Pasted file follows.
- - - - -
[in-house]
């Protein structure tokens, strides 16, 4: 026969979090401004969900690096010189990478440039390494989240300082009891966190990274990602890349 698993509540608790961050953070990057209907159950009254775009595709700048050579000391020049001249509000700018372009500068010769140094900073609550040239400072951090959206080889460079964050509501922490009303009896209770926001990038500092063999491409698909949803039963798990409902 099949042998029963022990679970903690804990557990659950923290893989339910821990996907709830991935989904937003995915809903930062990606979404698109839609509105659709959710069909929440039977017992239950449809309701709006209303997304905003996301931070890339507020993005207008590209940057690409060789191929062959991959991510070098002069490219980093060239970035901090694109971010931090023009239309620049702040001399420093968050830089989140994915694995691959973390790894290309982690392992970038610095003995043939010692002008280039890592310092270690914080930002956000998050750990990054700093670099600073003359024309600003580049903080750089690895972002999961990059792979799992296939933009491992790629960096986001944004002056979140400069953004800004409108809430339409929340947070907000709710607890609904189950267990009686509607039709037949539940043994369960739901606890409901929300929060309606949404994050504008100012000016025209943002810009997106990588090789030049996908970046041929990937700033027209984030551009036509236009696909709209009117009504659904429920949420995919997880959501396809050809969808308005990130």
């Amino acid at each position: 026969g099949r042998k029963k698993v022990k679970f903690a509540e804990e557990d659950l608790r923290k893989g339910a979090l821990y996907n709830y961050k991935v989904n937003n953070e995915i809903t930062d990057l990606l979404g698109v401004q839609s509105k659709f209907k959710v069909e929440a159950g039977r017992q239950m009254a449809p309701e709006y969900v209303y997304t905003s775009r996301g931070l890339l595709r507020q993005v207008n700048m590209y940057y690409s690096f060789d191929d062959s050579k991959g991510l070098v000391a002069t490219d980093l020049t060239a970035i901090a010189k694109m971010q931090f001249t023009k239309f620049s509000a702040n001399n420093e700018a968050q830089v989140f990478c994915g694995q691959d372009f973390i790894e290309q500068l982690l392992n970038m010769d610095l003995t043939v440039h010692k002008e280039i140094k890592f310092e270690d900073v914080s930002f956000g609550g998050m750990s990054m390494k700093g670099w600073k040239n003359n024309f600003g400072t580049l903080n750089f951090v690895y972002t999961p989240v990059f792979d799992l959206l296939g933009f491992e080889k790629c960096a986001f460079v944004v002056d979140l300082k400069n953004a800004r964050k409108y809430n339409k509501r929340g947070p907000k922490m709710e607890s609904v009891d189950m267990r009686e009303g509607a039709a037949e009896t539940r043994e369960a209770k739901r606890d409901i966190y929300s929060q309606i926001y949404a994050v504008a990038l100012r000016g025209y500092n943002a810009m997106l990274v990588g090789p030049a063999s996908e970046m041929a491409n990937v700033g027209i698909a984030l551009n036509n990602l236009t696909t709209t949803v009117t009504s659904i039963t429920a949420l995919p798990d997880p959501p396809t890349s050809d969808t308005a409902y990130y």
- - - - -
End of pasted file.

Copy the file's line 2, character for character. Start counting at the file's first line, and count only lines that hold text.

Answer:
């Protein structure tokens, strides 16, 4: 026969979090401004969900690096010189990478440039390494989240300082009891966190990274990602890349 698993509540608790961050953070990057209907159950009254775009595709700048050579000391020049001249509000700018372009500068010769140094900073609550040239400072951090959206080889460079964050509501922490009303009896209770926001990038500092063999491409698909949803039963798990409902 099949042998029963022990679970903690804990557990659950923290893989339910821990996907709830991935989904937003995915809903930062990606979404698109839609509105659709959710069909929440039977017992239950449809309701709006209303997304905003996301931070890339507020993005207008590209940057690409060789191929062959991959991510070098002069490219980093060239970035901090694109971010931090023009239309620049702040001399420093968050830089989140994915694995691959973390790894290309982690392992970038610095003995043939010692002008280039890592310092270690914080930002956000998050750990990054700093670099600073003359024309600003580049903080750089690895972002999961990059792979799992296939933009491992790629960096986001944004002056979140400069953004800004409108809430339409929340947070907000709710607890609904189950267990009686509607039709037949539940043994369960739901606890409901929300929060309606949404994050504008100012000016025209943002810009997106990588090789030049996908970046041929990937700033027209984030551009036509236009696909709209009117009504659904429920949420995919997880959501396809050809969808308005990130």